You’d be hard pressed to find anyone who would be on board with Frozen just by judging the trailers alone. There was just so much emphasis on introducing us to the characters, that may have caused some to have some build animosity or pent up rage against a cute an innocent snowman. The trailers’ lack of focus on what makes this film so incredible and beyond amazing: the music; should not hurt the film in any way though. And even if there was any music insert into those trailers, they don’t do the film any justice. Not in the slightest bit.
Disney’s latest animated film is told on a grand, bold, and very beautiful scale, one that is reminiscent of their classic animated musicals of yesteryear. In fact Frozen is the studio’s best since Beauty and the Beast, and maybe, just maybe one of the best films of the year. Hit the jump for the full review.
The film has an unconventional dichotomy. Instead of one princess, there are two, and they aren’t vying for the royal title. From the get go you can feel the genuine love and affection that Elsa (Idina Menzel), the eldest sibling, and Anna (Kristen Bell), the youngest, have for each other. It’s actually enough to warm your heart. It’s the kind of relationship that we rarely see in an animated film with siblings, but it is the kind that is a breath of fresh air in the sibling dynamic. But the wedge that drives the two apart is Elsa’s ability to control and create ice magic. It is a power that she was born with. That child-like innocence does not mix well with someone who has ice powers, and during a night of playful fun Elsa accidentally strikes Anna with her ice powers.
Elsa and Anna’s parents immediately takes the two to the Troll King (Ciran Hinds) to cure Anna, who was luckily not struck in the heart, because according to the Troll King, the heart is not so easily healed. The patriarchs seek the advice on how to handle Elsa’s powers. He advises them that they separate the two to prevent this from happening again. And to insure that Elsa doesn’t strike Anna with her powers, he wipes Anna’s knowledge of Elsa’s powers and the incident itself from her memory. To make matters worse, the king and queen reduce the staff,and shut the castle gates off from the people, thus forcing Elsa to live in solitude.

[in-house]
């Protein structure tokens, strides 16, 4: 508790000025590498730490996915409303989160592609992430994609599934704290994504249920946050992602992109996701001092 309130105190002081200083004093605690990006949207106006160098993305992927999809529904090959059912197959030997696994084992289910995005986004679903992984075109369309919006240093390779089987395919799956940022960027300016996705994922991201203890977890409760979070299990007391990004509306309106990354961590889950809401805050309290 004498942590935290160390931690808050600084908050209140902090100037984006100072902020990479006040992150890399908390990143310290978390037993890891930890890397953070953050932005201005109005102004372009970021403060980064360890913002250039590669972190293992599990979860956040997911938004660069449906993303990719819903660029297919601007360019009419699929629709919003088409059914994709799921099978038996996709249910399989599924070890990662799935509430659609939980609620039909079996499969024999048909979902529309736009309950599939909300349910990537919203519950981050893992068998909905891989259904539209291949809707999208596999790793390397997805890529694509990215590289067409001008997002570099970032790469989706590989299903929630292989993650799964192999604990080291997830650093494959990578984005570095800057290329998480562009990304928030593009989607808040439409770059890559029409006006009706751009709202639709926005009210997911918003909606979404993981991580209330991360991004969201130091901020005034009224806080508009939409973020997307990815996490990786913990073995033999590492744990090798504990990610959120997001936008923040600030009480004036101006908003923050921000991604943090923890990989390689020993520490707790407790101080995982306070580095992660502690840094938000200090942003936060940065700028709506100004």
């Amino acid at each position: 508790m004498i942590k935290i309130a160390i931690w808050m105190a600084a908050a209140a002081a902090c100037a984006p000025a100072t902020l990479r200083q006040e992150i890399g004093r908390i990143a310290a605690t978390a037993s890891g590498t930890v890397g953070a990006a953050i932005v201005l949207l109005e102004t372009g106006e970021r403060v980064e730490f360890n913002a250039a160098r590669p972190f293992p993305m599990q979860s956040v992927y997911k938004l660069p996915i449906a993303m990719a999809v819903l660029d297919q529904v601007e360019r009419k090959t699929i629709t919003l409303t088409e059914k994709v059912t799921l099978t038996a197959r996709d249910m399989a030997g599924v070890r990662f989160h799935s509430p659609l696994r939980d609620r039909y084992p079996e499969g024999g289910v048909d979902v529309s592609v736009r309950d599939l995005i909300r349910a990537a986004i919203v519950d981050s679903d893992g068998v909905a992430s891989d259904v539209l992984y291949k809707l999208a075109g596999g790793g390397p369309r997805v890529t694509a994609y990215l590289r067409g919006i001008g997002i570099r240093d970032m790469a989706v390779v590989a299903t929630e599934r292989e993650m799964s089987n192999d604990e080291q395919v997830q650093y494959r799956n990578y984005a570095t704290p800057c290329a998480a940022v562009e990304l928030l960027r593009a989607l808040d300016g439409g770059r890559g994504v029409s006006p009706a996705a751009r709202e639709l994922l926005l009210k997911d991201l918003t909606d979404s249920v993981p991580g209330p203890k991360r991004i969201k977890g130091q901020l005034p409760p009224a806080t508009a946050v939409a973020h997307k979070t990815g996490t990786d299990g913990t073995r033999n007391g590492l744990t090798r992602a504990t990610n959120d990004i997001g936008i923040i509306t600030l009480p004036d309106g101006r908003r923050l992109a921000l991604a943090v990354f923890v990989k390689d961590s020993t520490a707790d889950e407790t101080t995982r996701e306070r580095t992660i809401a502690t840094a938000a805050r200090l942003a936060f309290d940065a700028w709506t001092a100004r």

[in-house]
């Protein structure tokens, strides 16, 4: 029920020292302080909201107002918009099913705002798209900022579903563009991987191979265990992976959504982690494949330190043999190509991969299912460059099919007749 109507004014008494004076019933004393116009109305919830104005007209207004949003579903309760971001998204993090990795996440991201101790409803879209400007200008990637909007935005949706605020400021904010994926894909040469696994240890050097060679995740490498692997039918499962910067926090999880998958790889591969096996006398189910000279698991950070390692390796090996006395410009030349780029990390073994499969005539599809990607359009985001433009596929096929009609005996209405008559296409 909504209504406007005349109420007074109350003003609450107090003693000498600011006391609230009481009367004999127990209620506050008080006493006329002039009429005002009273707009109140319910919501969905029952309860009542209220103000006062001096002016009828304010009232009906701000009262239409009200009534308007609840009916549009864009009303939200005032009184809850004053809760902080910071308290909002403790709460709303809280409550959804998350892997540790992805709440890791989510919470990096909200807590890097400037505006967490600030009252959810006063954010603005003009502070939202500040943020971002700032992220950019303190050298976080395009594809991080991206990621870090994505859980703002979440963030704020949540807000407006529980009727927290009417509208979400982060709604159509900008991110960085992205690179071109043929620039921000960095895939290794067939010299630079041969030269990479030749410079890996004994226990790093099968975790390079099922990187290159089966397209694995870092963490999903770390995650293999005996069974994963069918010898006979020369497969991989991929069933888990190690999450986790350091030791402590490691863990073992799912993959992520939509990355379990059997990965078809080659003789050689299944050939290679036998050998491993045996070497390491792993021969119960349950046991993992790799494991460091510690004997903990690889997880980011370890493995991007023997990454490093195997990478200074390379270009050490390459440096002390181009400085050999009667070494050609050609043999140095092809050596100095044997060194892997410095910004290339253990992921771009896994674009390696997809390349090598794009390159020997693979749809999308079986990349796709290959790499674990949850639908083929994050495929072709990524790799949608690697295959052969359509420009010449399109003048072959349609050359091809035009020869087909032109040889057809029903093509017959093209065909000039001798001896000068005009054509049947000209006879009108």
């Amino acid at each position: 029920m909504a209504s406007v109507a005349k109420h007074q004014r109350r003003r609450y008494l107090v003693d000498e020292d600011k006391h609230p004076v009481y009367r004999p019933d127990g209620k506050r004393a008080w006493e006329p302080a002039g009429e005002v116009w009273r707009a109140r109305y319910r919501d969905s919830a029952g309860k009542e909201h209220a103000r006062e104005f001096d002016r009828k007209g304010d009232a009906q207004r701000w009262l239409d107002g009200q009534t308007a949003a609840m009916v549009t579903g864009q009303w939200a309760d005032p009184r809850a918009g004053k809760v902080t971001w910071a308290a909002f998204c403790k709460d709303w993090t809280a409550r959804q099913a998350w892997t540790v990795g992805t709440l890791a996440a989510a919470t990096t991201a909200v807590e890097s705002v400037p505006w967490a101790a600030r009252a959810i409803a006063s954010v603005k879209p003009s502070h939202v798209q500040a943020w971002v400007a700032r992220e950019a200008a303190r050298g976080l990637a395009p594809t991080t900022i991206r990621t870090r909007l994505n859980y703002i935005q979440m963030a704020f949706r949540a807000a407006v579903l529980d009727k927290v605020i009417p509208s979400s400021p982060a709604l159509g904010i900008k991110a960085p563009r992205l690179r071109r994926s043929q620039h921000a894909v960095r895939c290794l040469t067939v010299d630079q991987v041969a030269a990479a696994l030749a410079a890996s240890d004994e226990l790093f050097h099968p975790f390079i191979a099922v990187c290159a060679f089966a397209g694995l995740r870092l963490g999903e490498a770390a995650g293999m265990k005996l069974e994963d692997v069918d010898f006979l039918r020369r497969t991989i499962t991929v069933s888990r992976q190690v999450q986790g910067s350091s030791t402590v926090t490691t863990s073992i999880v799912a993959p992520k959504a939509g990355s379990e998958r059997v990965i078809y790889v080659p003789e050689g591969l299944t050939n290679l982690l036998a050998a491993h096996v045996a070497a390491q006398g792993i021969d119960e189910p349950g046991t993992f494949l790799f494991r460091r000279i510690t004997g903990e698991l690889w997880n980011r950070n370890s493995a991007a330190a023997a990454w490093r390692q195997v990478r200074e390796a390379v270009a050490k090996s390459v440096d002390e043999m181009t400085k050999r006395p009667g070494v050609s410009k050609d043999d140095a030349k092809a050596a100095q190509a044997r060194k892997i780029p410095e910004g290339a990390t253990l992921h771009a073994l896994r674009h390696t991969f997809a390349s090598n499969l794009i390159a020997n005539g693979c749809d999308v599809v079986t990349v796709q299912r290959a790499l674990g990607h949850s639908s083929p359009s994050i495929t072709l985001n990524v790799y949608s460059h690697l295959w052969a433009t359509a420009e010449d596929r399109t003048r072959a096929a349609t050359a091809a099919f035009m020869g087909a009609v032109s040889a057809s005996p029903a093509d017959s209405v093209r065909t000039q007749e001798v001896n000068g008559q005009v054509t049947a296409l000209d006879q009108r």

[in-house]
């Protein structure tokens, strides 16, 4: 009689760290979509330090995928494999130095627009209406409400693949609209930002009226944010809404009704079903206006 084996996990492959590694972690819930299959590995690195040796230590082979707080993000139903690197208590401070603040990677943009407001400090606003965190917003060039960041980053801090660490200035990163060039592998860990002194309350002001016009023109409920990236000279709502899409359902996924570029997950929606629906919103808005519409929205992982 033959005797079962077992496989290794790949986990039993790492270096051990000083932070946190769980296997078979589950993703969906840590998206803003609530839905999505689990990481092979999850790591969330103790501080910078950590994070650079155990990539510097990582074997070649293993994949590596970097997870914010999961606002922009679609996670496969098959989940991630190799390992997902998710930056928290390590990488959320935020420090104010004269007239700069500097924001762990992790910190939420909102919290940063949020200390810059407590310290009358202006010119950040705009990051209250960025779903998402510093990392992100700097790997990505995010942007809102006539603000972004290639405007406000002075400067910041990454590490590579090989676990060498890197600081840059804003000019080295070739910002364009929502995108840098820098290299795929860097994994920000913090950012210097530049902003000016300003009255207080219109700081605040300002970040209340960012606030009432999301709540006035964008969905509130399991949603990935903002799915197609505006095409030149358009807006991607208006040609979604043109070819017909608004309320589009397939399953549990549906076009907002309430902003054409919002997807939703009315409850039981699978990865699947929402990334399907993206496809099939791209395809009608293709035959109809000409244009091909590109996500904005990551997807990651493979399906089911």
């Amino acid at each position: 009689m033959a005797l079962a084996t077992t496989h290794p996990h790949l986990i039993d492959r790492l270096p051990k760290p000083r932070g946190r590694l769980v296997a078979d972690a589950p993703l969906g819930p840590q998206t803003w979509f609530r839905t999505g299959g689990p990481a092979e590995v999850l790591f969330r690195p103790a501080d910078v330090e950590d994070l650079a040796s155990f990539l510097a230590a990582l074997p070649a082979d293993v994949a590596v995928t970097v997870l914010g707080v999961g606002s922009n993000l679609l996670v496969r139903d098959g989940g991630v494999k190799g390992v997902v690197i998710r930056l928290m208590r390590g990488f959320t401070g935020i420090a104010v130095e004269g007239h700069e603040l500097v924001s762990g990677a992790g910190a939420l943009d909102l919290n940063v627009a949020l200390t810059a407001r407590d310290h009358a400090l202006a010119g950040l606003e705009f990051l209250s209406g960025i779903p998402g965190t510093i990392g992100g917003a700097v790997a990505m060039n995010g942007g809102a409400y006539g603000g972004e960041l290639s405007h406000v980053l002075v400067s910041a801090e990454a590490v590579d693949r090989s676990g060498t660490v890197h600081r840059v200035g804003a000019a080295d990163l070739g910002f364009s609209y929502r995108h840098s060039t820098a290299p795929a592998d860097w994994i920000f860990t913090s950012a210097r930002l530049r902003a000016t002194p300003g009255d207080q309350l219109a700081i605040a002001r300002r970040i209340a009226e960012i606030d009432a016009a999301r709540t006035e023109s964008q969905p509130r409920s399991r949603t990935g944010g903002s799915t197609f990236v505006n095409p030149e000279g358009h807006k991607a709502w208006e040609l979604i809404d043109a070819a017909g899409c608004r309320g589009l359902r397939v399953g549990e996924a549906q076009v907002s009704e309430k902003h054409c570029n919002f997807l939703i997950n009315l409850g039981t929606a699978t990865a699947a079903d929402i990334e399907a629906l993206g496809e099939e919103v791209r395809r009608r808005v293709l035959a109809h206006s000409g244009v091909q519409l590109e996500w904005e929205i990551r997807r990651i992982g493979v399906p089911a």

This separation causes a rift in the relationship, with Anna desperate to understand why Elsa is hiding from her. Elsa herself wants to connect but can’t because her fear takes over, and as a result her powers grow dangerously out of control. The sisterly relationship begins to strain even more after their parents’ voyage to another country proves fatal. With a reduced staff, and unable to speak to her own sister, Elsa becomes more isolated. Until that is coronation day begins, where the two sisters are able to reunite for a brief moment. That is until, Anna gets engaged to Prince Hans Of The Southern Isle (Santino Fontana) that same night and asks for Elsa’s blessing, to which she cannot give, and as a result displays her powers in front of various Dukes and royalty. Forcing her to isolate herself even more by running away to the North Mountain, while unwittingly setting off an eternal winter on her own kingdom.
Unlike some of the previous Disney films where the villain is prevalent and obviously recognizable to the audience, co-director and writer Jennifer Lee has us believe that the film is about Anna’s quest to bring Elsa back home safety and put an end to this eternal winter. Her adventurous spirit and playful determination is unrelenting and doesn’t even seem to cease for a moment, and that’s what makes the character so charming. Throughout the entire film, whether it is through dialogue or through song, Bell brings a kind of energy into Anna where you don’t even see the actress voicing the character, you just see the character. And that is the kind of enthusiasm you look for in a film like this.